Youth crime . . . and punishment
Critics say a system that punishes young offenders with harsh sentences in adult prisons spits out thousands of hardened criminals who re-offend more violently
David Burgos was a runaway, a petty thief and a fighter diagnosed with bipolar disorder and attention deficit disorder. The most serious crime for which he'd been convicted, however, was breach of the peace for carrying a dangerous weapon.
That alone might have raised questions about why he was in an adult prison in Connecticut at age 17. When he was found hanged from a prison bed sheet in his cell on a Sunday morning two summers ago, those questions were raised statewide.
Now, questions about the way the U.S. treats its juvenile offenders are being asked nationwide, questions that could echo in Canada, where the Conservative government is promising to get tougher on youth crime.
According to a study released last week, an estimated 200,000 Americans younger than 18 are dealt with under the adult justice system each year, an increase of more than 200 per cent since the 1990s, when many states reacted to a perceived jump in serious juvenile crime fuelled by crack cocaine and illegal guns.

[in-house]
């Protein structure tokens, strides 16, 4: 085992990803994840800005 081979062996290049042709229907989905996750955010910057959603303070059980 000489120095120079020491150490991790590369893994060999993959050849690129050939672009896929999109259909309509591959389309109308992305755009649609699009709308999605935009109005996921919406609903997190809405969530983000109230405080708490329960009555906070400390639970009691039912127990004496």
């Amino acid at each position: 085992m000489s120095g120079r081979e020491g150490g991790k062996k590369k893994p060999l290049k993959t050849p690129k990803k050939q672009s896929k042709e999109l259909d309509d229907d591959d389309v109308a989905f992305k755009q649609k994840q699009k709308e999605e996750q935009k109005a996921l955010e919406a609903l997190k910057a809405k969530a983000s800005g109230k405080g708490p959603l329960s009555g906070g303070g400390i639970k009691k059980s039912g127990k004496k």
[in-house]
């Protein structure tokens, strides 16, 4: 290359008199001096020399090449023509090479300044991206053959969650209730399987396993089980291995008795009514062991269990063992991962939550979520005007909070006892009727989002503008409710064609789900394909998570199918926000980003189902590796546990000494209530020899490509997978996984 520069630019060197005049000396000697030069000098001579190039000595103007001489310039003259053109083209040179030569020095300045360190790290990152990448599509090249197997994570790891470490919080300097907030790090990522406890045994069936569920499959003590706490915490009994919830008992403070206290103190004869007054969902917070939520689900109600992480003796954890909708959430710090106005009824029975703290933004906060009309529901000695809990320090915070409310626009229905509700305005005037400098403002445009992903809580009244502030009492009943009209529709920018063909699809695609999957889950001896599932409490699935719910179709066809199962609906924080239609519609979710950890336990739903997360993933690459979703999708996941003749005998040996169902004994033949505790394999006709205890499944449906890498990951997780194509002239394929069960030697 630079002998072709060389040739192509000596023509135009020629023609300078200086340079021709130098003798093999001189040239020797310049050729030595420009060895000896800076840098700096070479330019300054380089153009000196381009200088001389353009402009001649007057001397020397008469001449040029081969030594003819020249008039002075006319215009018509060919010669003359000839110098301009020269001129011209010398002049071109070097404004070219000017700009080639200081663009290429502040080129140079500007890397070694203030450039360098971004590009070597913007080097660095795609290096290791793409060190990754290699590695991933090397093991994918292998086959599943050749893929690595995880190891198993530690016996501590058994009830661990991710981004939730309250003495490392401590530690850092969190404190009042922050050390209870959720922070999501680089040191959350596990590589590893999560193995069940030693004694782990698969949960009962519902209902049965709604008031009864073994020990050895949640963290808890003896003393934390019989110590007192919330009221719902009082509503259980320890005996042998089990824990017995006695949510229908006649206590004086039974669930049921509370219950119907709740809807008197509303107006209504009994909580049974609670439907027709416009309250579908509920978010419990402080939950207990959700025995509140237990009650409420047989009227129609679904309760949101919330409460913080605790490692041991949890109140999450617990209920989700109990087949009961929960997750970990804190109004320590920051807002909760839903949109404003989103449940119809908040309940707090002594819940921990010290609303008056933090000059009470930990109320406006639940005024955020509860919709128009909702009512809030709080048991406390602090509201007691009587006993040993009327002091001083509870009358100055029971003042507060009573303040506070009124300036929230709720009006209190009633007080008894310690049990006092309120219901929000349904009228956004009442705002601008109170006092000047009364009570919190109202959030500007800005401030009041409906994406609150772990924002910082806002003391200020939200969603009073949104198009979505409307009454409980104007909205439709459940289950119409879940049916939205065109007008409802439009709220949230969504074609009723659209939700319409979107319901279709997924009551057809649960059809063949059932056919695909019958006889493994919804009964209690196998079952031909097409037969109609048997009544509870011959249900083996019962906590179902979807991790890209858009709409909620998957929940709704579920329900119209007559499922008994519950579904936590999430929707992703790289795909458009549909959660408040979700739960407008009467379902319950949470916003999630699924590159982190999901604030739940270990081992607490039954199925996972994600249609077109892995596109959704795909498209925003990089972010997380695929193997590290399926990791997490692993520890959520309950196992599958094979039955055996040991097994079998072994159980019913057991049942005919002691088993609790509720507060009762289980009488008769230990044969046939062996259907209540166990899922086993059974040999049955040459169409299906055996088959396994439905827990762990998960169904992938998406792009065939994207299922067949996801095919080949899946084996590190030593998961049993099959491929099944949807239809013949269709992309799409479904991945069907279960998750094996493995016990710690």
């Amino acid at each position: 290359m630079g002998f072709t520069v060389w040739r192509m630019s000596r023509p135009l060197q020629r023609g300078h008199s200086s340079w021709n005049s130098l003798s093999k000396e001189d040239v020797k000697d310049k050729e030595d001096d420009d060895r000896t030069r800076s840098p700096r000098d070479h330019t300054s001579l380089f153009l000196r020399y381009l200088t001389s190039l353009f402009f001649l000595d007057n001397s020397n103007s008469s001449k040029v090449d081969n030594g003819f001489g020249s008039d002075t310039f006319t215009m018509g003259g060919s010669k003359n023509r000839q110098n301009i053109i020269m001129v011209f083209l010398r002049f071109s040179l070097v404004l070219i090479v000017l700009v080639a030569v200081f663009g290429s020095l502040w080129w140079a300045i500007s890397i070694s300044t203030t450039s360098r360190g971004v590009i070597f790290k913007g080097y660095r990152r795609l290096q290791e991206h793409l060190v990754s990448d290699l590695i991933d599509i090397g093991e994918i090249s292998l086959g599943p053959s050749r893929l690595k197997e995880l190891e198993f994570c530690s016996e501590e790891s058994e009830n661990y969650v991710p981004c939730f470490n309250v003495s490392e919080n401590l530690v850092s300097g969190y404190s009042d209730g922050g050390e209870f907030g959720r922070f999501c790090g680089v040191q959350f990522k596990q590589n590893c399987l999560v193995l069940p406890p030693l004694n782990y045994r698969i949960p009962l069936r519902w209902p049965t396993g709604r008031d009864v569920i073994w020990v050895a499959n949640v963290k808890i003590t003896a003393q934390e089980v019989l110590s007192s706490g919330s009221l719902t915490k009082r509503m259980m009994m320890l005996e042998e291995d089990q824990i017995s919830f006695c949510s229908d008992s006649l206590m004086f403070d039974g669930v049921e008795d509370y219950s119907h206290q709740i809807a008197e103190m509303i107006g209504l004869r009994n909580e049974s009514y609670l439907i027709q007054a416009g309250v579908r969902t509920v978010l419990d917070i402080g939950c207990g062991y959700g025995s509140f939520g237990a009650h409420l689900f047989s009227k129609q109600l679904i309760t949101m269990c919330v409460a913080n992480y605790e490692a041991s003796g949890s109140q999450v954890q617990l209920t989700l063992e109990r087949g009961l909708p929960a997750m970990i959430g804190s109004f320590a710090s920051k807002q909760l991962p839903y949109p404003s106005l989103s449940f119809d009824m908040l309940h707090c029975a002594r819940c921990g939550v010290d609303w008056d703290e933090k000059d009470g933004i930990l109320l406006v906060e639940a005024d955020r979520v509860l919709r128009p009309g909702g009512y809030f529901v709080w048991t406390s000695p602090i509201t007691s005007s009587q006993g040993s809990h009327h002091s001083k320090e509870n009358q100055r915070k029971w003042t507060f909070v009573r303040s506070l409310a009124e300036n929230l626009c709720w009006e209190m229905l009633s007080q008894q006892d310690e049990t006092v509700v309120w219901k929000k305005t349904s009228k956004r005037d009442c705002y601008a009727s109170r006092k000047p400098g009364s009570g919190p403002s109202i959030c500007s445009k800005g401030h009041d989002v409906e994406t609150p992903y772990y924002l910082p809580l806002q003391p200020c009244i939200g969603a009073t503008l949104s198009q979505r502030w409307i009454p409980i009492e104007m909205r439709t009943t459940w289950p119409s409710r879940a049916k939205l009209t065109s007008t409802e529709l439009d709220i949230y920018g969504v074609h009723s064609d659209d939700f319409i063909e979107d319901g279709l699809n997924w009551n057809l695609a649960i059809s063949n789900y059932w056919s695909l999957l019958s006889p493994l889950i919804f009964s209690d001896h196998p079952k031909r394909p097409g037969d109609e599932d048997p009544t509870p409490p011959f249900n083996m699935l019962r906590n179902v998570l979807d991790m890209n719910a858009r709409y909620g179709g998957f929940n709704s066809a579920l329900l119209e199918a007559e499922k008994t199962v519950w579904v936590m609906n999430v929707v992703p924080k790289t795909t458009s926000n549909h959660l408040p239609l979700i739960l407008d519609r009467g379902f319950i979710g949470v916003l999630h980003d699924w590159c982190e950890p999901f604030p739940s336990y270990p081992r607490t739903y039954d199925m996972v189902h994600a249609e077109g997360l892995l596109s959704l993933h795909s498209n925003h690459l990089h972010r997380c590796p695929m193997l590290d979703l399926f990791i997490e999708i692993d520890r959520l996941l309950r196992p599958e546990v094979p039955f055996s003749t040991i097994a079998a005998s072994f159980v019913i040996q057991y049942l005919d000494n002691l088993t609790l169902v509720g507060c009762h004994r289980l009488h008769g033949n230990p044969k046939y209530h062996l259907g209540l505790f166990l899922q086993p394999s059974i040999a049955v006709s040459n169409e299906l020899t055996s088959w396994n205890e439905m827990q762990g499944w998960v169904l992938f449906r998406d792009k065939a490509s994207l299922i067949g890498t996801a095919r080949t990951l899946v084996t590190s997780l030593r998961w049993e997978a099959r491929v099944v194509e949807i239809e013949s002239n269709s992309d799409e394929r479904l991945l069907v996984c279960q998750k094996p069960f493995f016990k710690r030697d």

On any given day, 7,000 American youth people are sitting in adult jails, either awaiting trial or serving their sentences, according to the Campaign for Youth Justice study.
The net has been cast so wide, the study said, that more non-violent or first-time offenders are being routed into the adult system – and many of these youths are later spat out as career criminals who've learned their chops in adult jails, causing them to re-offend more quickly and more violently.
"What they are learning in that environment is how to be criminals," says Liz Ryan, executive director of Campaign for Youth Justice.
Connecticut is one of three states, along with New York and North Carolina, that automatically stream their 16- and 17-year-olds into the adult system.
Ten other states do the same with 17-year-old defendants. And as many as 40 states have systematically removed restrictions on keeping youthful criminals in a juvenile system since the notorious Central Park Jogger case of 1989, in which five New York teens raped a 29-year-old woman and left her near death.
Of the 8,000 young people who enter Connecticut's adult court system, the study found, the vast majority are arrested for non-violent offences.
State statistics show the number of youths incarcerated with adults rose 19 per cent between June 2004 and June 2005, a trend one Connecticut official likened to "state-sanctioned child abuse."
At the height of this trend, in 2002, Wisconsin jailed almost 14,000 17-year-olds, only 15 per cent of whom were arrested for such violent crimes including murder, rape, aggravated assault or robbery.
In Florida, former state prosecutor Shay Bilchik used to be a hard-liner. But over the years, he says, research on the effects of harsh punitive treatment for youths began to add up.